It is impossible to say in retrospect, but it’s possible that had this legislation been in force before the mass murder sprees in Uvalde and Buffalo, it could have made a difference. Both gunmen in these shootings were 18 years old and had bought high-powered rifles legally. It is even harder to say whether the legislation would make a meaningful dent in the number of mass shootings across the United States
But Democratic Sen. Chris Murphy of Connecticut, who helped negotiate the package with Republican Sen. John Cornyn of Texas, told CNN’s Jake Tapper on Thursday that the measure could significantly reduce firearms deaths.
“I would argue it will save thousands of lives,” said Murphy, who has been campaigning for gun law overhauls ever since the massacre at Sandy Hook Elementary School.
Democratic Sen. Amy Klobuchar of Minnesota agreed with Murphy and praised the bravery of parents like those from Sandy Hook who had backed a measure that falls short of their greatest hopes — and the hopes of President Joe Biden, who had called for an assault weapons ban.
“To start with something that is going to save lives, even if a particular provision wouldn’t have saved their own babies’ lives, that is an act of love and generosity of spirit that you hear from the families of those who have lost loved ones,” Klobuchar told CNN’s Anderson Cooper.
A real moment of change
Perhaps most significantly, passage of the law — if 10 Republican senators stand firm to join all the Democrats in order to overcome the filibuster in the chamber — will end the tired and frustrating pattern that nothing ever gets done after mass murders to rein in gun crime once the initial grief and outrage dissipate. Already, 14 Republicans voted to advance the bill on Tuesday night, which portends well for a Thursday vote to overcome a filibuster, which would set up final passage.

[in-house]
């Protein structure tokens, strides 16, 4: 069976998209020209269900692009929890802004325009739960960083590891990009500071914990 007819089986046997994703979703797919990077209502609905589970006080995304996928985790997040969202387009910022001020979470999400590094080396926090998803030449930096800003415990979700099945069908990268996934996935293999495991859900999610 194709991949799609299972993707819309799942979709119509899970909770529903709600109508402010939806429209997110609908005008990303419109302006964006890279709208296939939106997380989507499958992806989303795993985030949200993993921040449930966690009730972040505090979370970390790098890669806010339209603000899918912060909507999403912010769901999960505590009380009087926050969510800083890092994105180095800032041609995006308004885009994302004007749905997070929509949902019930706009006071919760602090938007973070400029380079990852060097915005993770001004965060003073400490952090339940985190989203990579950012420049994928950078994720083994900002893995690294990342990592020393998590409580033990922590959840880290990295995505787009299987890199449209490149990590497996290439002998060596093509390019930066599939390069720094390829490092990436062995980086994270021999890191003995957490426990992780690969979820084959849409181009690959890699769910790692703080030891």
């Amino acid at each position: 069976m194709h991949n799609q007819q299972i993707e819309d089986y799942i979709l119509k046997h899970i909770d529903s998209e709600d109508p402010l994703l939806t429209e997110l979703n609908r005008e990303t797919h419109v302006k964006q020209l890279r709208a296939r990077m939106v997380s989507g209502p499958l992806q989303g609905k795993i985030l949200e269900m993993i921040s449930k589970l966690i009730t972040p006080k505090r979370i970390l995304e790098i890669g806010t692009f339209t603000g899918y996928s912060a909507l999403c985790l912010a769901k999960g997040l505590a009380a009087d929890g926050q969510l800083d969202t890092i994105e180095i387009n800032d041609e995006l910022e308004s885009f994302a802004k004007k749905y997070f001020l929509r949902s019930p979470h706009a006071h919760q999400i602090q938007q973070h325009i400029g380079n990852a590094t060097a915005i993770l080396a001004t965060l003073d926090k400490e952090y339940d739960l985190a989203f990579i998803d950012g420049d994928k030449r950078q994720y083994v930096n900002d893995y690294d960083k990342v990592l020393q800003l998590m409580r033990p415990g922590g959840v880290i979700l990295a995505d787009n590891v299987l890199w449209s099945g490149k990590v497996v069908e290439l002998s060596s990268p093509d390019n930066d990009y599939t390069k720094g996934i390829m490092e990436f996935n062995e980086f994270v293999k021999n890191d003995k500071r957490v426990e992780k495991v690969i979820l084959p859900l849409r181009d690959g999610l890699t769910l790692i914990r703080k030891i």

History has shown that incremental steps are the only way that change on the most emotive issues happens in a deeply divided nation. This is true on the left for the push to legalize same-sex marriage and on the right in the growing success of the anti-abortion movement. Both campaigns took years — even decades — to show results.
Nicole Hockley, who lost her son Dylan in the Sandy Hook massacre, told CNN on Thursday night that the days of intense negotiations that had led to the gun deal had not been easy. She insisted that it could be a beginning and not an end and that the intractable politics of gun reform could change.
“More is always possible. This is a step forward. I think it’s going to be interesting for some people who have been afraid to touch this issue to realize they can vote yes on this, do something right for their constituents and still retain their political careers,” Hockley said on CNN’s “AC360.”
Still, the forces arrayed against further gun safety measures are significant. One reason why Senate Majority Leader Chuck Schumer is keen to hold a vote on the measure as soon as possible is to ensure Republicans don’t get cold feet when they go home and face a backlash during the July Fourth recess. Cornyn — the lead Republican negotiator on the Senate package — was booed at a convention in his home state last week. Ex-President Donald Trump has been loudly warning that any movement in the chamber on the guns package is the start of a slippery slope toward the overturning of the Second Amendment — a position that is not backed up by any of the facts of the current effort.
If it passes in the next few days with the support of sufficient Republicans, a new law will not end the lifelong agony of the parents of Uvalde, Sandy Hook or any other bereaved relatives of gun crime victims. But at a minimum, it will show that government does not have to be completely unresponsive and incompetent when something evil happens.
Perhaps state and local authorities in Texas, who are letting the people of Uvalde down, will now start getting that message.
Analysis: Senate moving on gun legislation but questions about Uvalde shooting response deepen families’ pain